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Judge Sommers on Swalve Child Support Case: Teaching Is a Full-Time Job

Teachers are full-time employees after all. So says Fifth Circuit Judge Richard A. Sommers in reversing a child support decision.

Recall that last summer, child support referee Forrest C. Allred reduced the child support payment that Holgate Middle School teacher/librarian Brandi Swalve receives from her ex-husband Brent Trapp. At the time, Swalve held two part-time jobs in addition to her teaching position. South Dakota law exempts second-job income from child support calculations if a parent holds a full-time job. The Aberdeen School District certainly considers Swalve full-time, but Allred calculated that Swalve’s teaching contract hours over nine months are a couple hundred hours shy of the 2,080 hour equivalent of working 40 hours a week for 52 weeks a year. He thus concluded that teaching is a part-time gig, that Swalve’s side jobs count toward child support, and that her ex need pay her less.

Judge Sommers rejects Allred’s purely mathematical approach:

There is no one definition of “full-time” in our statutes. On one hand, SDCL 2-14-2(12) provides that a full-time equivalent is equal to the number of days, Monday through Friday, in a fiscal year, multiplied by eight hours per day. On the other hand, SDCL 3-12-47(65) defines a permanent full-time employee as one who is customarily employed by a state employer for twenty hours or more a week and at least six months a year and that the employer shall decide if an employee is a permanent full-time employee and that decision is conclusive.

…In the instant case, the school district’s classification of full-time employment was based on SDCL 3-12-47(65). The employment contract only requires the teacher to work eight hours per day for 182 days each school year. That is a regular schedule for a teacher. However, this Court has no doubt that many more hours are spent by any teacher during the evening or on weekends thinking about and preparing for classes. No teacher simply turns off at the close of the school day. That is one of the reasons the employment contract is an annual contract with a minimum number of hours established [Judge Richard A. Sommers, ruling in Trapp v. Swalve DIV 02-711, 2016.11.30].

Judge Sommers recognizes that deeming all teachers part-time is a bad idea:

If this Court were to uphold the referee, no teacher would ever be considered a full-time employee. That would be an unjust result and one that is not practical under the law [Sommers, 2016.11.30].

The Governor’s Child Support Commission has taken public comment on Swalve’s case and, according to meeting notes from September 21, may propose an amendment to our child support statutes to more clearly define full-time employment for calculating separated parents’ financial obligations to their children. But as it stands now, Judge Sommers confirms what all of us in education understand: teaching is a full-time job.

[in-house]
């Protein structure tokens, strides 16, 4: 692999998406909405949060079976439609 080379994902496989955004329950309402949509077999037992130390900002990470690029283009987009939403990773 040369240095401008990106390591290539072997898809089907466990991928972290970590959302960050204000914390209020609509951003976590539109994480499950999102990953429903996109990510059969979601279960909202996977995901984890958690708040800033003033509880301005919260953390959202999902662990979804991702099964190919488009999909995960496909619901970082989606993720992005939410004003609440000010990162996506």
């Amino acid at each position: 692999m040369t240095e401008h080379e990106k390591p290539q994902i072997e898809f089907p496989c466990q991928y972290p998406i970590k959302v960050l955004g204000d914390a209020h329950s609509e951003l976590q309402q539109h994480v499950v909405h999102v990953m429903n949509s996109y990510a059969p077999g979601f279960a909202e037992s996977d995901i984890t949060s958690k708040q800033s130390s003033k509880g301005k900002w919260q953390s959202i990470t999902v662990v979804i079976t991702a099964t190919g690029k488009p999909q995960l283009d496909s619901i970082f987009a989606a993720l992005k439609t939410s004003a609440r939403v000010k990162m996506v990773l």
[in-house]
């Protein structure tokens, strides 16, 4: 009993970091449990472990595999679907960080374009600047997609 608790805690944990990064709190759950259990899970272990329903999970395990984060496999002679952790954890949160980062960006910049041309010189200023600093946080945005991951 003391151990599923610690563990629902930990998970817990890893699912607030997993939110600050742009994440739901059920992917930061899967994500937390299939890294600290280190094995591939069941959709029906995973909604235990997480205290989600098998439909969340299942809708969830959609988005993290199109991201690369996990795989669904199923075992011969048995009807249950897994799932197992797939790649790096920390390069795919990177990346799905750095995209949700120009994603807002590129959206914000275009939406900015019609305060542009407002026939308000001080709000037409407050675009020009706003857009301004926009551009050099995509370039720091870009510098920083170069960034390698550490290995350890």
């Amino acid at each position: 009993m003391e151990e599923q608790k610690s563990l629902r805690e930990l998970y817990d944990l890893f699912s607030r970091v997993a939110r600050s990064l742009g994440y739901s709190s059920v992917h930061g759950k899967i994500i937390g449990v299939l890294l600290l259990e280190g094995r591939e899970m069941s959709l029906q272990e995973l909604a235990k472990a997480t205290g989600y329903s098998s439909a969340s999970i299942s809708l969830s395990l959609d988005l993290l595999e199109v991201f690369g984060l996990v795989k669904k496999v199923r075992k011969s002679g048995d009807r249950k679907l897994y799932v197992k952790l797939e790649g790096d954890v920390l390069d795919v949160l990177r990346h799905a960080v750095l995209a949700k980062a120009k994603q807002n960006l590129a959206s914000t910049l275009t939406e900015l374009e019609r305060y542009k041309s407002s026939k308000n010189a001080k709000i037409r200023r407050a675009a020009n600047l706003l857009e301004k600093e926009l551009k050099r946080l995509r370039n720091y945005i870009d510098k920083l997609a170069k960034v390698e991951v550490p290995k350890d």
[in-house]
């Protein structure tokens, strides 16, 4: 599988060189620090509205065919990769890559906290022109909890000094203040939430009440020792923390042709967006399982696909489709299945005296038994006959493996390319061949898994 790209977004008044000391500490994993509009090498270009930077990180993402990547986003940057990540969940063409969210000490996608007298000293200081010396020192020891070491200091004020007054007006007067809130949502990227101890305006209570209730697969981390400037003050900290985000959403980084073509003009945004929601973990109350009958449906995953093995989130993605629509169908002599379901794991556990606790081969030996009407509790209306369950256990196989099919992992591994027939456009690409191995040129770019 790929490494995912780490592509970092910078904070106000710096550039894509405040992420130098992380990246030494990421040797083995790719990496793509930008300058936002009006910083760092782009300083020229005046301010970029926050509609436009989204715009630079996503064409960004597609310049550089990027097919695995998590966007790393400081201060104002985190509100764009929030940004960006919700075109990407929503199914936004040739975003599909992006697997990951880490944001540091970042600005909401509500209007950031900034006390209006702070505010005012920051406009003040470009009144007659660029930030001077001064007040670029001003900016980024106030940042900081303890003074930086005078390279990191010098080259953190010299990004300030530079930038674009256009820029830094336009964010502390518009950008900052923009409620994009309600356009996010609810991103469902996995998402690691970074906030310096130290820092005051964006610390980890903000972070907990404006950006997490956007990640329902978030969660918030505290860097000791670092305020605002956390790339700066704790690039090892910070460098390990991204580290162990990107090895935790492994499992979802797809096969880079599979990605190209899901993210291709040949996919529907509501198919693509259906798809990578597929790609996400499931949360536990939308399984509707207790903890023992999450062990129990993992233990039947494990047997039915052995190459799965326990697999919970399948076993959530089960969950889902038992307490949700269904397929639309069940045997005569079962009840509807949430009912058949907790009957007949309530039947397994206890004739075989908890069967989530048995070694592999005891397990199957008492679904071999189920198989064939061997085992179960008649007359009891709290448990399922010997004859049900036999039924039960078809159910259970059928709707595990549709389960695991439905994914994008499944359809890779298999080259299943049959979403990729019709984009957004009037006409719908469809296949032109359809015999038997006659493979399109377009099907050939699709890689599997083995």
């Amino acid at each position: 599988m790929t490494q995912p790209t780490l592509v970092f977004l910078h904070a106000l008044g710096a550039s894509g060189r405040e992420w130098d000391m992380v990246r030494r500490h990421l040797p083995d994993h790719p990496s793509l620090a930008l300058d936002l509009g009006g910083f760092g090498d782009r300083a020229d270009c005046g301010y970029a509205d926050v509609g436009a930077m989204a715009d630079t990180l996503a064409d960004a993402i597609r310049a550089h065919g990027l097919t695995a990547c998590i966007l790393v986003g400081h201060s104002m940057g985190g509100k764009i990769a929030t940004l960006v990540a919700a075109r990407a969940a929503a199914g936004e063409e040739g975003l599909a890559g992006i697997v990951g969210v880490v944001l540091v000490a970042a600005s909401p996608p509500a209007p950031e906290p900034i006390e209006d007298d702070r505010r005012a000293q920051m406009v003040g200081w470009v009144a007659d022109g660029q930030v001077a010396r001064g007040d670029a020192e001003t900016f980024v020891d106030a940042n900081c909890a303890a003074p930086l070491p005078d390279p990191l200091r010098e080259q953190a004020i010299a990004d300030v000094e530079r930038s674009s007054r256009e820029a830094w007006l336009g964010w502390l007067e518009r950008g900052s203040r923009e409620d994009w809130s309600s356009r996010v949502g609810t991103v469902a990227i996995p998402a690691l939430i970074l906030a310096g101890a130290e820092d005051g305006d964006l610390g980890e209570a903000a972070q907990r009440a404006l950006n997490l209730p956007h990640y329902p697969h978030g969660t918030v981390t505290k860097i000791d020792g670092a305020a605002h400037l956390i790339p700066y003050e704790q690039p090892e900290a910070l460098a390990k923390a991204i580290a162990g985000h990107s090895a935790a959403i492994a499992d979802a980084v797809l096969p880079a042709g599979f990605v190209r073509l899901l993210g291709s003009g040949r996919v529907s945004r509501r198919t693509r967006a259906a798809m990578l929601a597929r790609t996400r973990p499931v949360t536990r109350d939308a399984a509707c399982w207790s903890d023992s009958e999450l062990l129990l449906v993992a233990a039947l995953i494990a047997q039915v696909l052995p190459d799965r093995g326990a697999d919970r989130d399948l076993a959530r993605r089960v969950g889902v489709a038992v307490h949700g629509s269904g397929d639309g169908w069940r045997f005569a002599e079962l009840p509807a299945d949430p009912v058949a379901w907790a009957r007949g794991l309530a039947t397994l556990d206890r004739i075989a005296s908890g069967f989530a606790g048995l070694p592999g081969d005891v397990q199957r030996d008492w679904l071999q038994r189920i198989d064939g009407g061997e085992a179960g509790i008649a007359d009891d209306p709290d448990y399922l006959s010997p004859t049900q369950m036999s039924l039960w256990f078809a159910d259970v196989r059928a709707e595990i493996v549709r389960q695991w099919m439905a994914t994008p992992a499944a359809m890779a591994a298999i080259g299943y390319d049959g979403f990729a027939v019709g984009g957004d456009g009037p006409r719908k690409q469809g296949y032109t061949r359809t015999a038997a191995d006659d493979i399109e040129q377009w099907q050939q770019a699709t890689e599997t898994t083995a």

1. Rorschach 2016-12-05 07:54

    Teaching is a full-time job, there’s no doubt about that. But child support is for the kids – not the parents. It doesn’t matter whether teachers are receiving child support or paying child support for purposes of determining what parental income to include in the calculations. My thought is that while teachers should not be required to work summers if they choose to take a long vacation, when they do choose to work summer jobs that income ought to be included in the calculations.

  2. caheidelberger Post author | 2016-12-05 10:41

    Ror, I’m open to an argument against exempting any income from the child support calculations. As we discussed in July, one worker could make $40K at a full-time job plus $10K at a part-time job and pay child support only on the $40K, while another worker who cobbles together two or three part-time jobs to reach $50K would pay child support on the full $50K.

    The Child Support Commission appears to have discussed other deviations from “full time”, such as an employer who gives more vacation time. What about a house painter or concrete specialist who works like crazy during the warm sunny months and then takes the winter off? I’m eager to see what recommendation that committee offers.

  3. mike from iowa 2016-12-05 12:06

    The whole child support system needs to be scrapped and started over with fairness all around. It is biased towards the mothers, based on the best interests of the child bs some tool conjured up.

  4. Porter Lansing 2016-12-05 14:34

    Child support is for the parents, not for the child. The parent receiving support is under no general obligation to itemize how the money is spent.
    “Once a child support order is in place, the non-custodial parent must make regular payments on time and in the right amount. Some non-custodial parents may want reassurance that their child support payments are going towards their children’s needs, but custodial parents aren’t required to account for how support payments are used.”

  5. Mark Winegar 2016-12-06 04:58

    Teaching demands much more time than merely contact hours. There is the continuous research of one’s subject, preparing lessons, and assessing student work not to mention involvement in extracurricular activities. Perhaps the profession needs to raise awareness of how much work is actually involved.

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